Svjart is associated with change, planning, and artifice. His true form is unknown, for he is able to take any form he chooses. It is often speculated that he has no true form. It may be that Svjart’s nature is essentially mercurial; one form is no “truer” than another, and his truest shape is the one he wears in the moment. Most often he appears as a winking rogue, clenching a carved floatstone pipe between his teeth, smoking like the 5 hells. Like Eldrethine, Svjart spends his time in Felmoor, having laughs at the expense of mortals. Jokes, pranks and swindles are his domain, although he has an enthusiastic collaborator in Mooros.


Beings of Power: Pejora

Pejora is one of the oyarsa. Cleric players can choose her to gain access to the knowledge domain.

Pejora, Attendant of Unexamined Knowledge

 Relationship with followers
The large majority of Pejora’s followers – record keepers, accountants, historians, scholars and writers – have met her in person exactly once, during the interview they underwent for the position of “librarian.” Librarians of Pejora are expected to devote themselves to the preservation of all knowledge. They must also memorize as many books as they can over the course of their life.

Teachings & philosophy
Pejora teachers that all information is knowledge, all knowledge is valuable, deserving of preservation, and forceful means are justified to that end.

She sits on the chair of records and is known to rarely leave her vast and ever expanding library, located in a sub-dimension only accessible by her librarians. She is largely disinterested in life and it’s challenges. Instead, She hoards written information of almost any kind; her dimly candle-lit halls are stuffed from floor to high vaulted ceiling with books, scrolls, maps, magical devices, folios and stacks of aging parchment that have become stuck together with drips of candlewax. Immortal Pejora, while ever youthful, is stooped, near-sighted, plainly dressed, and reclusive. and reads endlessly with the aid of quicksilver-framed spectacles.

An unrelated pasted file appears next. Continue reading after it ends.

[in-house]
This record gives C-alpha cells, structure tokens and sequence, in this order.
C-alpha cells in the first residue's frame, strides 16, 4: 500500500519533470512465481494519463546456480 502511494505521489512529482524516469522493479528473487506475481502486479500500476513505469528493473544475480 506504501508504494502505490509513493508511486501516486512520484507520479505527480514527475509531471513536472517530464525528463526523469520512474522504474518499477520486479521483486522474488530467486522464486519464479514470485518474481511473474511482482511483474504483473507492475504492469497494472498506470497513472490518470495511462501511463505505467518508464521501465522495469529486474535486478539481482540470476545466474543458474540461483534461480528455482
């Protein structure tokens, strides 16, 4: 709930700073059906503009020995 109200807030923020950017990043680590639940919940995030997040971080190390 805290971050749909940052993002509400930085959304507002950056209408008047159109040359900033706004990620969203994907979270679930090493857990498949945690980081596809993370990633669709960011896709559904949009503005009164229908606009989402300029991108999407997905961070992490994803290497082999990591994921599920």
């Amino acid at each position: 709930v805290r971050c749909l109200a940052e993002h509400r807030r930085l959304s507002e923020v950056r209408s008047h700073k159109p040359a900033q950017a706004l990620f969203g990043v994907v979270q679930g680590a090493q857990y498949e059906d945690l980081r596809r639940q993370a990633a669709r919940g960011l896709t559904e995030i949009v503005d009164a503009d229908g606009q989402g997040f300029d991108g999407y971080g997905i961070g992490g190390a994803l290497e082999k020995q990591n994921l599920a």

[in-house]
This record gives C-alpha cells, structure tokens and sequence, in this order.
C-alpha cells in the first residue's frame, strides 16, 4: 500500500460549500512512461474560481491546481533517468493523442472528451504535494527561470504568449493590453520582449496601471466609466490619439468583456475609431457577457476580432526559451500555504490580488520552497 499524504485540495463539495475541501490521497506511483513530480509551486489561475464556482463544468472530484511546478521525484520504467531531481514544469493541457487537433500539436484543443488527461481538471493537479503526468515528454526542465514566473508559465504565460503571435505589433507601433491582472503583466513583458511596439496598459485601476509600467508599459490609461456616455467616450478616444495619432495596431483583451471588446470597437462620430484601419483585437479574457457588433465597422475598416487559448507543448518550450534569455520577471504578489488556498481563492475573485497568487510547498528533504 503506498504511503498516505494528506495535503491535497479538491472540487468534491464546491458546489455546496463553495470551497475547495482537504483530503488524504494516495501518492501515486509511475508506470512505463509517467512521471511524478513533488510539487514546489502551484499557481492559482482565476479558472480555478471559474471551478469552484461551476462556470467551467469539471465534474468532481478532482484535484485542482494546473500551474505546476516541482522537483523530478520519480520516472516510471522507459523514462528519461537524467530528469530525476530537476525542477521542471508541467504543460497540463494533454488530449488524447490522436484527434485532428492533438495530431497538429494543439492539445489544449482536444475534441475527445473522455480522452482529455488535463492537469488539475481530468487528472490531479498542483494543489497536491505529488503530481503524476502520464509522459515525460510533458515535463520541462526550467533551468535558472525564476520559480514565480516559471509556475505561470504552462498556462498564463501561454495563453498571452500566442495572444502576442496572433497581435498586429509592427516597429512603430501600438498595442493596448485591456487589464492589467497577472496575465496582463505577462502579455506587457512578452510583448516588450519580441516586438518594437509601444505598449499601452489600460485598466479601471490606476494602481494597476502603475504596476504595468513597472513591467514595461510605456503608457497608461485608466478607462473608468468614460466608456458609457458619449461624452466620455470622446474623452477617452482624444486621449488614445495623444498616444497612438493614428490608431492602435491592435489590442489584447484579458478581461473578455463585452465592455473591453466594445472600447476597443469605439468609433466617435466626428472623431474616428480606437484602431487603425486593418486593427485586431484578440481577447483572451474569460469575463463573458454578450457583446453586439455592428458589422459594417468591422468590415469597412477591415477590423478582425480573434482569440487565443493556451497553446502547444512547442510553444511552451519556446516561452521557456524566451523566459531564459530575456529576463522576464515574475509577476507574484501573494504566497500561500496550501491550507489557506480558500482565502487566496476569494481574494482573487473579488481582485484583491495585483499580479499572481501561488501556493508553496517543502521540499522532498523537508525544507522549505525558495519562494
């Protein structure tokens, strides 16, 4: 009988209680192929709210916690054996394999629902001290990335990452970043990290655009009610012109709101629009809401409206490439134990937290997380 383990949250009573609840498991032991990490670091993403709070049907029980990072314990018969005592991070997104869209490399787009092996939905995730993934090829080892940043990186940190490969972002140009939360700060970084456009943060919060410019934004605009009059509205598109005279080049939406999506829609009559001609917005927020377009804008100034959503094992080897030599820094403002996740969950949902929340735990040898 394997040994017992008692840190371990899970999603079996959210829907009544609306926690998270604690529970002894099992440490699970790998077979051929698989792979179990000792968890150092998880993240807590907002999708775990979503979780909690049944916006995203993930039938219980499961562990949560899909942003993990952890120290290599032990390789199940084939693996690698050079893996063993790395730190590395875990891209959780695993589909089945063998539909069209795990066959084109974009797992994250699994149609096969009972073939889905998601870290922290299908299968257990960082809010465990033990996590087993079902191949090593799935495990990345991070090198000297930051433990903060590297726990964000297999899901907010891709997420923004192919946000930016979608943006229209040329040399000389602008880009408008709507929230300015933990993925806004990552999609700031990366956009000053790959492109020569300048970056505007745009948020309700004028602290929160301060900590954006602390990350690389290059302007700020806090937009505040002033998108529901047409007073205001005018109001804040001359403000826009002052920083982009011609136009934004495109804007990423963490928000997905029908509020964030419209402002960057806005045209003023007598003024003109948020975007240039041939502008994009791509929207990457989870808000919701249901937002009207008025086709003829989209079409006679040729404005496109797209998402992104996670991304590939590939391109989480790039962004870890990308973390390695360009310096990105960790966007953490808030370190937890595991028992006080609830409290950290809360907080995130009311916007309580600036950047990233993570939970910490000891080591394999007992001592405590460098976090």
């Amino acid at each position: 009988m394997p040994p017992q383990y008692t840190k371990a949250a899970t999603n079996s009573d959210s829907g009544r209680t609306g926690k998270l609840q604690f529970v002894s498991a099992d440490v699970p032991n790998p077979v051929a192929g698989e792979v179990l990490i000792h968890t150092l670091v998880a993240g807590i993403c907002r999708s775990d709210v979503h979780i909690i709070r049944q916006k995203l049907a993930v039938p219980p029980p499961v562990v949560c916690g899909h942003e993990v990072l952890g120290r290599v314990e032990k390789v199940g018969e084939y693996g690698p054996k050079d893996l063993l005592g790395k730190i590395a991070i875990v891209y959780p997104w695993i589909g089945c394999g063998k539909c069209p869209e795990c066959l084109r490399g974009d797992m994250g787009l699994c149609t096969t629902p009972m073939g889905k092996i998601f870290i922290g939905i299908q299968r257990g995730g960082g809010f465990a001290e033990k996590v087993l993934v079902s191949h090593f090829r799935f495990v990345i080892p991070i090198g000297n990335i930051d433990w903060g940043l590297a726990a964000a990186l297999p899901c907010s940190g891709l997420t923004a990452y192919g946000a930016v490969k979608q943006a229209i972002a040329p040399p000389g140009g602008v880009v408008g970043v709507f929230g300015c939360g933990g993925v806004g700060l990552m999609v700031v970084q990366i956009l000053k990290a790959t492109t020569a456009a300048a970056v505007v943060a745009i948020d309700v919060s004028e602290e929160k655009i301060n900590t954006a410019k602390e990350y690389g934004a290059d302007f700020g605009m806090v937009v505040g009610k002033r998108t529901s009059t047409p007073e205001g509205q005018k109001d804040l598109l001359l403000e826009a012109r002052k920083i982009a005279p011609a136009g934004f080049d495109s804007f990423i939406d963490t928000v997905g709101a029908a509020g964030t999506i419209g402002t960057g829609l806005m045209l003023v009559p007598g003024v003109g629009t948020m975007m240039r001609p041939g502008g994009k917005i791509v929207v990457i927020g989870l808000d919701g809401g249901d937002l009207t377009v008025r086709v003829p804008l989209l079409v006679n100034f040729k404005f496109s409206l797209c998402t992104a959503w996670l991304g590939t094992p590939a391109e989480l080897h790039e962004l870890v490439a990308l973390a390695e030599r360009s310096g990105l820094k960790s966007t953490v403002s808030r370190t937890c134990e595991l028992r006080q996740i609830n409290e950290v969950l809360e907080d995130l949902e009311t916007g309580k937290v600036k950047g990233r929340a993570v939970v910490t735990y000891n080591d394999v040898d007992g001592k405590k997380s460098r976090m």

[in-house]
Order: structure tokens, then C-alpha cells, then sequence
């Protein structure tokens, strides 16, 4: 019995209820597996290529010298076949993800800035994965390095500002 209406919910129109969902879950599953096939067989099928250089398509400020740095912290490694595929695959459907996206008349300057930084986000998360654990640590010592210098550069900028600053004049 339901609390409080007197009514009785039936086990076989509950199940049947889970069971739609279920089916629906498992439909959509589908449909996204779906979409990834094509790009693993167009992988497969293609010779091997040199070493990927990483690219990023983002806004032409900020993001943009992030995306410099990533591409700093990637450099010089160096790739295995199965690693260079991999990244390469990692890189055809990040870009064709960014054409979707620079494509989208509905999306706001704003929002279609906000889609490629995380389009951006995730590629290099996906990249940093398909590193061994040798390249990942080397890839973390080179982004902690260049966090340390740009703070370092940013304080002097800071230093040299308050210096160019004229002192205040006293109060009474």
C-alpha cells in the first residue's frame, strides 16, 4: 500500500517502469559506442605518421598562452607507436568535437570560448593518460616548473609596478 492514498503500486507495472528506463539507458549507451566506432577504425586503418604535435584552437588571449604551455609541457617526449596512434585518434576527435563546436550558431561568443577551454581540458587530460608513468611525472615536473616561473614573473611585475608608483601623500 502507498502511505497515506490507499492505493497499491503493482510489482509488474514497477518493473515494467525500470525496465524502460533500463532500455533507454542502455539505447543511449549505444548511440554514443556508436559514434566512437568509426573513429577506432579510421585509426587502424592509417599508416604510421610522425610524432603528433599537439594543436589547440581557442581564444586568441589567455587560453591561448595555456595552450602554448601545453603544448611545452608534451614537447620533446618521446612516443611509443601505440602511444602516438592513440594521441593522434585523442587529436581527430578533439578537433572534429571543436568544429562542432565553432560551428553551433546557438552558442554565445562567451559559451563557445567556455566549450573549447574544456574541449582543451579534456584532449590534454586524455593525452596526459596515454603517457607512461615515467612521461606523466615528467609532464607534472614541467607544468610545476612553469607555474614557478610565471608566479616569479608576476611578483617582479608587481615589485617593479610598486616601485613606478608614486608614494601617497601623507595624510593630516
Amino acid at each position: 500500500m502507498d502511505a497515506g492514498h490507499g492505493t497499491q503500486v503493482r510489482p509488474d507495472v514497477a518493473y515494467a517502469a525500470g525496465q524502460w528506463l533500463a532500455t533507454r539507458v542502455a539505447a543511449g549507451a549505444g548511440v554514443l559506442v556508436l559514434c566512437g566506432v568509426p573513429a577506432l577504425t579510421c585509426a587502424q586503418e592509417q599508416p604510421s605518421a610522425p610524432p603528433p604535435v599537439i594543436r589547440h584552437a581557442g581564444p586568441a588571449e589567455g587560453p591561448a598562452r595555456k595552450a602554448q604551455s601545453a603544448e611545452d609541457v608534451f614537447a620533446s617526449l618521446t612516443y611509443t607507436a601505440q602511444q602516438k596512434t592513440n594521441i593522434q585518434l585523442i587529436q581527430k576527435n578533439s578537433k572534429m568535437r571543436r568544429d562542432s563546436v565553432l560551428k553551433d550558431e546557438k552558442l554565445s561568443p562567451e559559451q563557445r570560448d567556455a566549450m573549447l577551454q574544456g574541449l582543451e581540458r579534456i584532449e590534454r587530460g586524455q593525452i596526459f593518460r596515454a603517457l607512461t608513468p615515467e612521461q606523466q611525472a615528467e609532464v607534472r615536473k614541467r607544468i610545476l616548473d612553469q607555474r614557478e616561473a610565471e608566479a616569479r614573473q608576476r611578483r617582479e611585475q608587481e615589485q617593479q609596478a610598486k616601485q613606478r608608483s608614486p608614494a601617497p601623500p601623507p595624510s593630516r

Clerics in Felmoor

One of my favorite roleplaying podcasts, “Game Master’s Journey,” has been recording a series of episodes about the relative unpopularity of the cleric class, and how GMs can make clerics more enjoyable to play. They’ve echoed some of my own observations, and helped me think a little more clearly about what I wanted to accomplish when I created my own pantheon.

I think roleplaying works best when players feel that they have at least a minimum of orientation towards the world before they begin playing. Certainly, for me, I have never felt attracted towards a cleric or warlock character for that reason. D&D is fairly vague and careless in it’s attitude towards religion, deities, and the way that those concepts interact with the world and it’s inhabitants. Both the cleric and the warlock are conceptually dependent on a defining relationship with a supernatural world that is not clearly drawn.

In list form, here are some of the questions I thought it was pretty important to answer, and the answers:

Continue reading “Clerics in Felmoor”

The Edda of Armod: Part 2

Continued from The Edda of Armod: Part 1

At that time the Creator also spoke all these words: “See I have drawn a shroud across the planes, and set between us the tragic sea, that no pure spirits may cross into the west, that in their crossing, they should be clothed with a body of flesh, each according to its nature. In the new age that is coming, and has already come, spirit and spirit shall not converse face to face, but from a distance, as if through a fog and a loud wind. Until the time I will appoint, near the coming of the end of all things these things will be so.” And it was so.

This is the first recorded articulation of what most scholars call “the law of the material plane.” It is the presumptive reason for the transformation undergone by planestrange races like the Ramaki, but also explains the presence of diverse monsters and otherwise inexplicable beings found throughout Felmoorish history and legend.

Now the whole of mankind assembled at a place they had called Frenyot, on the shores of Felmoor to choose a new leader from among themselves, for Omad had been cursed and shunned the company of men, choosing instead to wander the wastelands of the far north. He lived like the wild beasts of the the world, driven mad by the many signs of mourning wrought on the earth. It was decided then, that Harad should be the leader of men, for he and his brother Hurol were the mightiest of all men there assembled. There on the plains of Freynot, Harad established the first city of men, making himself the king, and named it Maragnor, saying, “it is the first of many.” So it came to pass that Maragnor grew in splendor. As they still say:
Men grow secure in guarded towers,
forgetful of first destiny,
and spire-spirits discern proud hearts
in Maragnor,
in Frenyot of broken Felmoor